On “saving this great republic”
OK, I proudly admit it! I am a Constitutional conservative. However, I don’t listen to Rush Limbaugh; I don’t listen to Neal Boortz; I don’t watch Sean Hannity or Bill O’Reilly; and I listen to NPR and watch CNN and GPB as much as I watch Fox News. I actually watched Anderson Cooper until his giggles got the best of me. I am not a conservative because of the ranting and raving which is occasionally heard from conservative broadcast sources. No worse diatribe however, than that coming from Rachel Maddow and Keith Olbermann on the other side, whom I do not watch either.
In addition, I don’t hate gays, I don’t hate blacks, I don’t hate women, (I really love them to the extent my precious wife will allow me) I don’t hate minorities, I don’t hate illegal immigrants. I do have a problem with any citizen or non-citizen who breaks our laws, including immigration laws. I have a serious problem with slackers who want someone else to provide for them. I believe in charity to help those in real need, which happens; and I see it as the responsibility of religious institutions, not public governments.
I am a Constitutional conservative because I have so much respect for those men who pledged their very lives, their fortunes and their sacred honor to birth the United States of America. They then, with the blessing of God’s providence, provided us with a Constitution to protect us from ourselves, most especially the rights of the individual against the tyranny of the majority. I remember that it was they who first gave us those words, “All men are created equal, They are endowed by their Creator (My Sovereign God) with certain unalienable Rights; that among them are Life, Liberty, and the pursuit of Happiness,” but not Happiness itself. I regret they did not originally grant true liberty to all, but that has now been corrected constitutionally. I believe we are to use our God-given talents honestly to provide for ourselves and our loved ones, and then to give back to our community.
I must respond, therefore, to last week’s column asserting that all conservatives expected a resounding Romney victory, because conservative media told them to do so. I suspected he would lose, and if he did win, it would be a squeaker. The reason is that I paid special attention to those few swing states which really controlled the election. Both candidates knew where they were and spent the majority of their time and money there, even though many who did not live there took little notice.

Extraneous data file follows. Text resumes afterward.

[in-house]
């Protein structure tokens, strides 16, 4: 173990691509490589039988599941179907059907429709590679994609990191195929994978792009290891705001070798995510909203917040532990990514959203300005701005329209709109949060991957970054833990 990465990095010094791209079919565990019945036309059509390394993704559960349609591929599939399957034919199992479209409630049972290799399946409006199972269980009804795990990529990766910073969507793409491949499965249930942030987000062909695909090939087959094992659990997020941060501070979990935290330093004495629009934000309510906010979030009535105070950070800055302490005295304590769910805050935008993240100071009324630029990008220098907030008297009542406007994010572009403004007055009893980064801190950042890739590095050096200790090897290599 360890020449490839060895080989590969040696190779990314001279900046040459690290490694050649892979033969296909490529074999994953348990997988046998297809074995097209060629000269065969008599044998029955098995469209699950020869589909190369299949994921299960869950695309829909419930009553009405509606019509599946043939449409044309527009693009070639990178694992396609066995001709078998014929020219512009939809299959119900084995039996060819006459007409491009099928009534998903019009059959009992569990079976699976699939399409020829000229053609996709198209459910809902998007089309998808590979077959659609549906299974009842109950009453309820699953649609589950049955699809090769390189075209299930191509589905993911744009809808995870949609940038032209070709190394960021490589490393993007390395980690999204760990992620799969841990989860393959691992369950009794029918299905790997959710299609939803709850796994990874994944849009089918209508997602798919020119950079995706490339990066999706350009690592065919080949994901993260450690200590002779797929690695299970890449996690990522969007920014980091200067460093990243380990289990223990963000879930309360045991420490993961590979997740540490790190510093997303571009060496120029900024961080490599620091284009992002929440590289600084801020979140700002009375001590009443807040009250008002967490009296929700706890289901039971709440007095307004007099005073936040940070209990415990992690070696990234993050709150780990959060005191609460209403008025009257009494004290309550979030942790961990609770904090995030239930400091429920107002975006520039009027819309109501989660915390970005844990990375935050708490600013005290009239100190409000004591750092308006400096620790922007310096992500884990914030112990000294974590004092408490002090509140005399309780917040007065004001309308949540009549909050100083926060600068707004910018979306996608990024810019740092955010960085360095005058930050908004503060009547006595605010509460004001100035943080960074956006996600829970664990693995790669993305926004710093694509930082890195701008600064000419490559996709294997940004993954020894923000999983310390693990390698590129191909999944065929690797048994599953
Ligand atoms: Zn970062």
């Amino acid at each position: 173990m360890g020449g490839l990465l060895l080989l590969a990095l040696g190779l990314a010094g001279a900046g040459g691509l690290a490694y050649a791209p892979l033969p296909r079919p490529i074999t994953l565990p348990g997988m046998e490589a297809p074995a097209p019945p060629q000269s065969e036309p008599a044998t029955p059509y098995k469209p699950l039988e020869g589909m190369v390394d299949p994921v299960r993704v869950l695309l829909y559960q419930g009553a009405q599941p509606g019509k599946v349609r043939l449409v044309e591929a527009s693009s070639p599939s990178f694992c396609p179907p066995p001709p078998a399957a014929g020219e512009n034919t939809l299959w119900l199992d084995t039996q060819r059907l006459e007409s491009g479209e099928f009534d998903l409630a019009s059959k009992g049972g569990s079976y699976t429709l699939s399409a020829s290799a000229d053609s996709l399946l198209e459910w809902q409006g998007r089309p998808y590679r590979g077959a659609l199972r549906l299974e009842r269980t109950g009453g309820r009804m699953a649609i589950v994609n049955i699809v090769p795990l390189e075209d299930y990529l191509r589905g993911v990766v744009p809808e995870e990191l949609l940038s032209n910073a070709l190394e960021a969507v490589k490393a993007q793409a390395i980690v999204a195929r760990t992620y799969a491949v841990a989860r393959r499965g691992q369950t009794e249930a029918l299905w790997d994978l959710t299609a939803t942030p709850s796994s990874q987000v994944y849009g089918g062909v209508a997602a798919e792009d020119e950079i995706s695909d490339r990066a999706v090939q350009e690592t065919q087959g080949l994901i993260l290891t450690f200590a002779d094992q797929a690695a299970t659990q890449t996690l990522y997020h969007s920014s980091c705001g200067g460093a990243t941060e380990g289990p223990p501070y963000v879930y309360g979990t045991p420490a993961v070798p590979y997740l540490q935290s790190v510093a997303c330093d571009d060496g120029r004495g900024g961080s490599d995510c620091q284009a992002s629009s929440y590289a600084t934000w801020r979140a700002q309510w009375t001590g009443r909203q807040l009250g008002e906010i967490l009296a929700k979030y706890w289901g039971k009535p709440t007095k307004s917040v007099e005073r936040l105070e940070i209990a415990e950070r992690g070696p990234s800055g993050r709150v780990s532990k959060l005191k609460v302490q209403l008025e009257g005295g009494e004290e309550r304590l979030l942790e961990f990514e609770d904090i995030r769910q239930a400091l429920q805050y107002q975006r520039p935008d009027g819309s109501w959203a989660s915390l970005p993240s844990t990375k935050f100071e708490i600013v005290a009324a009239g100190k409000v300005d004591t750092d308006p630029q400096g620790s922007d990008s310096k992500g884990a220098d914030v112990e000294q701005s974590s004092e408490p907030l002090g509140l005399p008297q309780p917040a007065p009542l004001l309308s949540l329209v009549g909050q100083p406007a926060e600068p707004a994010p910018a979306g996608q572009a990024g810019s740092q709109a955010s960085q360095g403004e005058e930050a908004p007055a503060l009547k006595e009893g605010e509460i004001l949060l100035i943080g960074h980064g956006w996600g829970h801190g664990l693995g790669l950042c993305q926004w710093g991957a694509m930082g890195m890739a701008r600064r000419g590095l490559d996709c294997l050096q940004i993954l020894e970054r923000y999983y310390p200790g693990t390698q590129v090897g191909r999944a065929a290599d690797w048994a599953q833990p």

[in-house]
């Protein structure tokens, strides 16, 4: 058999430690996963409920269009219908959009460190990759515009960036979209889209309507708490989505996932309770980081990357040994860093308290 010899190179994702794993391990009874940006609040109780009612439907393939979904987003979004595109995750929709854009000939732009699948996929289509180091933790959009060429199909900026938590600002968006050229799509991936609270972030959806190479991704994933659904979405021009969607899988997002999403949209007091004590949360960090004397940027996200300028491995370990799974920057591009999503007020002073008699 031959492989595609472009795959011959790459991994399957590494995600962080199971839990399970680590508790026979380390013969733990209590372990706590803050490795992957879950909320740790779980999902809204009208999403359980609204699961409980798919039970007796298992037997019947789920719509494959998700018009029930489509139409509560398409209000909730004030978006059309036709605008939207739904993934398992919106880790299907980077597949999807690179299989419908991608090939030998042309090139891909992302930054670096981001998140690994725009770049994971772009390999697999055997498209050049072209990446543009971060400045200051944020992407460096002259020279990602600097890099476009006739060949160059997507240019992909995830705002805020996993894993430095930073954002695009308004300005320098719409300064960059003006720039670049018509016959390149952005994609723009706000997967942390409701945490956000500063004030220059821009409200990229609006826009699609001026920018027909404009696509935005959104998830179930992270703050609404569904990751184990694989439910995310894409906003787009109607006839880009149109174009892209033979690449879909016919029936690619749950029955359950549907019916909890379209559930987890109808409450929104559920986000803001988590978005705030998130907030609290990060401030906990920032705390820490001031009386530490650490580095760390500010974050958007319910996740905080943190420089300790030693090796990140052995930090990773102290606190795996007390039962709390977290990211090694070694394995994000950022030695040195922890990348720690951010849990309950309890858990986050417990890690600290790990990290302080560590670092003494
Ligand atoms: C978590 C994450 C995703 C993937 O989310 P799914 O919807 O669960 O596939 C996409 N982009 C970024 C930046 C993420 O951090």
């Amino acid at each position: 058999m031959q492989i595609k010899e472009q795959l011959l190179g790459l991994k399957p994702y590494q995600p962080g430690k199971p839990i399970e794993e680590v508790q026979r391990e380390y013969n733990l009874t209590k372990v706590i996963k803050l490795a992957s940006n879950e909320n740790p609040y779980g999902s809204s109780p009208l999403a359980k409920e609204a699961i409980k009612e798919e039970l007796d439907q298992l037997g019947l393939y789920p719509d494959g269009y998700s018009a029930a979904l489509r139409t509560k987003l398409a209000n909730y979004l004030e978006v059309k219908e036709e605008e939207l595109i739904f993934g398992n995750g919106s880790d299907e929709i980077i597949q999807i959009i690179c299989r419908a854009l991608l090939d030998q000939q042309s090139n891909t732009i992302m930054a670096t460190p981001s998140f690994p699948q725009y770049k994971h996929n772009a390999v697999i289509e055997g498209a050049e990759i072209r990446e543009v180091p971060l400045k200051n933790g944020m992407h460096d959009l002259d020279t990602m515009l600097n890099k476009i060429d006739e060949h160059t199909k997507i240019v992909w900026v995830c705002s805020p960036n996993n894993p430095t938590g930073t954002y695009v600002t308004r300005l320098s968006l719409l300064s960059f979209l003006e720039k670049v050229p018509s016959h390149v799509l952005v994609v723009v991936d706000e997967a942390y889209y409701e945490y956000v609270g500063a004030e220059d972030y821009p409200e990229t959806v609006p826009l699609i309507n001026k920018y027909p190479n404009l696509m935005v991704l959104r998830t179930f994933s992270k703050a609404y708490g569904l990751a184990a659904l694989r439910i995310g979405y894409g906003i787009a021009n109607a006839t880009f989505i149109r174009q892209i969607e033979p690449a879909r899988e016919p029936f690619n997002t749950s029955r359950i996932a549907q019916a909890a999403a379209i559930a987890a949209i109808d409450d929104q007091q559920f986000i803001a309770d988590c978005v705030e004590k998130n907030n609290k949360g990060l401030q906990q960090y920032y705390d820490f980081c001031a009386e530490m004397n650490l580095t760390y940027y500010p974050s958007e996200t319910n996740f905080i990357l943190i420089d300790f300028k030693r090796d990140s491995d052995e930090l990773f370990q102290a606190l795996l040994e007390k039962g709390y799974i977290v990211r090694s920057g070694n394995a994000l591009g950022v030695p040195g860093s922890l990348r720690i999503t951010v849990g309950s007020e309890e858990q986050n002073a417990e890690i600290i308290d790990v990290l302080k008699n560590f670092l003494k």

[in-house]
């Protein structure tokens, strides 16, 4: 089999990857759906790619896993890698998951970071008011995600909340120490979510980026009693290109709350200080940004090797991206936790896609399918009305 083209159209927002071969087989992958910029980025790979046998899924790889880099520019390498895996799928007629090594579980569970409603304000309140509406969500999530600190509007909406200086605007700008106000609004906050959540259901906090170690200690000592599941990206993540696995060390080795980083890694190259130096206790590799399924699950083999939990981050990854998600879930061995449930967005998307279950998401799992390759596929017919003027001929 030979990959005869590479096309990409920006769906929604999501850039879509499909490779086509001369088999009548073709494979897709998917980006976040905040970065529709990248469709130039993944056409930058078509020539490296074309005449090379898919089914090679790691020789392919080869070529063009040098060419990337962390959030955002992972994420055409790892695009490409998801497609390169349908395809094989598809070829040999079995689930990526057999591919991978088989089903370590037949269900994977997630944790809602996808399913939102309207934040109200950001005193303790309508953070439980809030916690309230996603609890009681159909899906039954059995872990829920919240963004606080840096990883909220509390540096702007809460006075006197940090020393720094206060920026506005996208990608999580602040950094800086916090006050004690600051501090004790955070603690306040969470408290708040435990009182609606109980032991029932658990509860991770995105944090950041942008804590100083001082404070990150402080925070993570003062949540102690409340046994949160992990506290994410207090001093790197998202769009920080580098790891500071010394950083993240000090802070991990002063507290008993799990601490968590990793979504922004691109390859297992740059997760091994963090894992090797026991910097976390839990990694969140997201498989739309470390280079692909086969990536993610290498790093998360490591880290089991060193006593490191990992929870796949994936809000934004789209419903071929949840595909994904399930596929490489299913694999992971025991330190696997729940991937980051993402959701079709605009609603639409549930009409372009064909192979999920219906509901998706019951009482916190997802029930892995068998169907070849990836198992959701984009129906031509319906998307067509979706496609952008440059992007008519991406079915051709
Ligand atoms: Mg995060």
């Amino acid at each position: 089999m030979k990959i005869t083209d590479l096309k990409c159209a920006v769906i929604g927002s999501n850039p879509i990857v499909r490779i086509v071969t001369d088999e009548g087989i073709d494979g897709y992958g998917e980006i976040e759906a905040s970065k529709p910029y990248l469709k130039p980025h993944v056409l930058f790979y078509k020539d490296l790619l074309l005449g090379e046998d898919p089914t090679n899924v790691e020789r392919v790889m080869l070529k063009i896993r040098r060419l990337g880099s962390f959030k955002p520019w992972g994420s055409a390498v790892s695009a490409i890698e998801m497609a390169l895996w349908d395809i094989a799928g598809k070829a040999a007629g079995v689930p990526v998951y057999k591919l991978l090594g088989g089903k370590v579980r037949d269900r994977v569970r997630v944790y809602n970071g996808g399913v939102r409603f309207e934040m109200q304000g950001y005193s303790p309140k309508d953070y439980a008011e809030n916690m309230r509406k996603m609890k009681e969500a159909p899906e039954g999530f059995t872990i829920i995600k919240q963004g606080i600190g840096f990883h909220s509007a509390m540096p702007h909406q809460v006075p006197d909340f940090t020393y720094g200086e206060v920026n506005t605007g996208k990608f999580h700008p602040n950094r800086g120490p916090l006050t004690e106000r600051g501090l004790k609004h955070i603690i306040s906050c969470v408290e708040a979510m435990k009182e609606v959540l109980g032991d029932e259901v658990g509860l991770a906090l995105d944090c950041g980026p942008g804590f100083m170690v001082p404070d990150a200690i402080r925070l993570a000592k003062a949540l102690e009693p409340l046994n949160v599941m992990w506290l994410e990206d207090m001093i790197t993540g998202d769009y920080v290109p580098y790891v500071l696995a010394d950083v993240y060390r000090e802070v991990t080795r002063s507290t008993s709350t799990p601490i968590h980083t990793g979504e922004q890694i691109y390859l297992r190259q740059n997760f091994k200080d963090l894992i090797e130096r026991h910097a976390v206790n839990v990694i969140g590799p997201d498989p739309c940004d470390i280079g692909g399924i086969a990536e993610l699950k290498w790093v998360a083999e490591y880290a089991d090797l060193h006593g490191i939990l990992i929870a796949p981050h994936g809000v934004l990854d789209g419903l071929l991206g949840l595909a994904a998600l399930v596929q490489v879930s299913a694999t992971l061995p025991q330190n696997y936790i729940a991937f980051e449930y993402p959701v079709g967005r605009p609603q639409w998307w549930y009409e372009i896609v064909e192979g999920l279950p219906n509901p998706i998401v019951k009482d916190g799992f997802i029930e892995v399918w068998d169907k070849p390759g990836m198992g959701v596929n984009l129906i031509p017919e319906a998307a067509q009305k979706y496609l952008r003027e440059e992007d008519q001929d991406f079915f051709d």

Obama, knowing he could not run on any accomplishments he had made, decided to thoroughly vilify Romney in those swing states with everything he could muster. Romney, in his own wisdom, decided to try to stay above the fray, and did not respond. His strategy failed. Those few states gave Obama a narrow victory. As a recovering politician myself, I congratulate Obama on running a successful campaign– he won. To him, the end justified any means. But I personally disagree and regret that our country has fallen so far in politics. And I do not see any real room for gloating by his side.
President Obama was the first President to be re-elected with less popular votes than his previous election since FDR in 1944, nearly 70 years ago. But even then FDR only lost 6 percent of his former support. President Obama lost a full 10 percent of his previous voters on Nov. 6.The latest figures I have show Obama’s 2008 vote total was 69,498,516. His 2012 vote was only 62,611,250. And he certainly did all he could to get out his popular vote. Furthermore, his re-election electoral votes, 332 (the votes which really elect) were the absolute lowest since Georgia’s own Jimmy Carter in 1980, widely considered the biggest re-election loser of the 20th century. By contrast Richard Nixon won re-election with 520 electoral votes and Ronald Reagan won re-election with 525 electoral votes. Those are what most professionals call mandates. They happen when a nation feels their President has accomplished something. 332 electoral votes does not indicate that.
In a country which I controlled as benevolent dictator, there would be no ads even referring to an opponent; there would be a maximum amount of spending allowed to run for President or any other office; there would be a limit on how much a wealthy candidate could contribute to his or her own campaign; there would be no freedom of speech guaranteed to corporations; (only individuals) there would be statutory term limits for all offices; a President could serve only one six-year term; and it would be a Federal crime to accept any remuneration whatsoever for lobbying efforts. Lobby as much as you want, as long as you don’t get paid. Within a generation, we might have a chance of saving this great republic.
Printed in the November 29, 2012 edition.